Local experts breaks down the war in Ukraine and what it means for the U.S.

Published: Mar. 16, 2022 at 7:17 PM EDT|Updated: Mar. 16, 2022 at 9:09 PM EDT
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CHARLESTON, S.C. (WCSC) - Everyone may not completely understand why the War in Ukraine is happening, which is why Live 5′s Kamri Sylve sat down with an expert to help break it all down.

Dr. Jeffrey Rogg is the assistant professor at the Citadel in the Department of Intelligence and Security Studies.

Question: What are the motives behind Russian president Vladimir Putin’s actions? What is the drive behind what he’s doing?

Rogg: From Vladimir Putin’s view, he believes that the greatest tragedy to befall modern Russia was the collapse of the Soviet Union. Because of that, he’s been intent on not just restoring the Soviet Union or even the Russian Empire, but also the pride and the power of Russia.

The Soviet Union collapsed so quickly with all of these different territories, and all the states that peeled off the Warsaw Pact declaring independence. Russia didn’t really have any influence or power at the time to affect the result. So from Vladimir Putin’s perspective, this issue with Ukraine has come to a head.

It’s been a long time coming as well.

Since the early 2000s when he came into power, he communicated to different American leaders that Ukraine was a red line for Russia. Now, he perceives himself as being in a position, and perhaps also, at an age and time where he has to make a stand on the future of Ukraine vis-à-vis NATO and Russia. .

Question: What would happen if the U.S. decided to use our military to help Ukraine defend itself? What could that look like for America, and at what point does U.S. support for Ukraine stop?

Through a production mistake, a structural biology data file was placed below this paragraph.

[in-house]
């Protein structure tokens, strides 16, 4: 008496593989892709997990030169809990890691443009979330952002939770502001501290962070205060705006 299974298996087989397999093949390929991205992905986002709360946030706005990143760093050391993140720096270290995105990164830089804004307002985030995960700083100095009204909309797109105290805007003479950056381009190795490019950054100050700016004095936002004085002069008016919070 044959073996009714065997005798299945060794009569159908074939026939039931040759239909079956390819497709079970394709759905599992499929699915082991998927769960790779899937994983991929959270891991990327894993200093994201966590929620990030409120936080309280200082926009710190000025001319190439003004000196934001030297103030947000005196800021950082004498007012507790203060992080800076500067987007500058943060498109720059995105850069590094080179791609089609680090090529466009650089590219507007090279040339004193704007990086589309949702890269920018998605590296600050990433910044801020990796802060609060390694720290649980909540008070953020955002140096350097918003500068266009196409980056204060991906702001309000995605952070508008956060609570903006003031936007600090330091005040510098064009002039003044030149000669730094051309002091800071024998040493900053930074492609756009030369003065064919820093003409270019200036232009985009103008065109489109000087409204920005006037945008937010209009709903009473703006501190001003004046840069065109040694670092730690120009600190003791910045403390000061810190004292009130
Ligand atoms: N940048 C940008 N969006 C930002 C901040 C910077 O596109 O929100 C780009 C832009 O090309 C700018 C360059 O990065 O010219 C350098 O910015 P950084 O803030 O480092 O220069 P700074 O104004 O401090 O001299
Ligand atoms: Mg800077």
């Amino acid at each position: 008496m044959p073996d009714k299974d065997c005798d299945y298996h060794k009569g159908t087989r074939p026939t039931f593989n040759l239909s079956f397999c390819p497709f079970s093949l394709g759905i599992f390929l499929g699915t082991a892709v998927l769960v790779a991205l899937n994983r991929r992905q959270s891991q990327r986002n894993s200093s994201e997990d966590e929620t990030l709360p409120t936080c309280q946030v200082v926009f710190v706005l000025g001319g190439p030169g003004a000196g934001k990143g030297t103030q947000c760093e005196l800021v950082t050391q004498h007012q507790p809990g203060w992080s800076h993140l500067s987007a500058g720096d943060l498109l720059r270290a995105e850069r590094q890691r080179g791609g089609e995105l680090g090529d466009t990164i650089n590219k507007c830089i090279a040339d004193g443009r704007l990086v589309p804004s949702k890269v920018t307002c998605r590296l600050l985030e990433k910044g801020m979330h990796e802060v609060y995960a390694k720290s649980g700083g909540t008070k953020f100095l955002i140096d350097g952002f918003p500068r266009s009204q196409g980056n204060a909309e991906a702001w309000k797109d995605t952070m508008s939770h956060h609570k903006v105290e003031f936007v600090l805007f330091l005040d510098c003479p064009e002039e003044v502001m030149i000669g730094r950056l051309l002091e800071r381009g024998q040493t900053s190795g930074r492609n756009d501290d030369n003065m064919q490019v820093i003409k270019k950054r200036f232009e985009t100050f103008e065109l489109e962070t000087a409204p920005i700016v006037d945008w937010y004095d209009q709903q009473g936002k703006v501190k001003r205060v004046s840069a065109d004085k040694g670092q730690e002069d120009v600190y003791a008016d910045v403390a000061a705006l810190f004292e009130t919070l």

Rogg: U.S. support as we know it right now, and as President Biden just announced, is still limited to providing arms and equipment, under the table intelligence sharing, military operational advice, but not uniformed Americans in combat either over Ukraine or in Ukraine.

The U.S. has to pay attention to not only what’s happening on the ground in Ukraine right now in 2022, but also what could happen in the future in other theaters as far as how we signal our commitment, and the limits of those commitments to other large states.

Ukrainian President Volodymyr Zelenskyy made a plea Wednesday to members of Congress for the U.S. to help create a no-fly zone over Ukrainian skies and to provide more weapons.

Rogg said 70 percent of Americans support the idea of a no-fly zone.

“A no-fly zone ultimately means that we will have U.S. equipment, U.S. capabilities, U.S. planes, or perhaps members of NATO, who are going to be involved in seeing and interdicting which could include shooting down Russian aircrafts over Ukraine,” Rogg said. “This is different than what we see right now where we have Ukrainians using U.S. provided arms to down Russian aircrafts, Russian helicopters and Russian planes.”

Question: Could this lead to a possible World War III?

Rogg : Both of the leaders know the stakes involved, but this is why you have to even consider it. So that way you carefully think about the steps that you take and the limits, and what you’re willing to do before that could be a possible outcome.

Question: What about a possible timeline? How long could the war last?

Rogg : The issue with wars is that you can’t predict the outcome. So, one of the things we have to think about is what is the United States willing to do over these different time periods? How much are we willing to provide for the next couple of months, next couple of years, and similarly, what are our goals? How do they change over these time periods?

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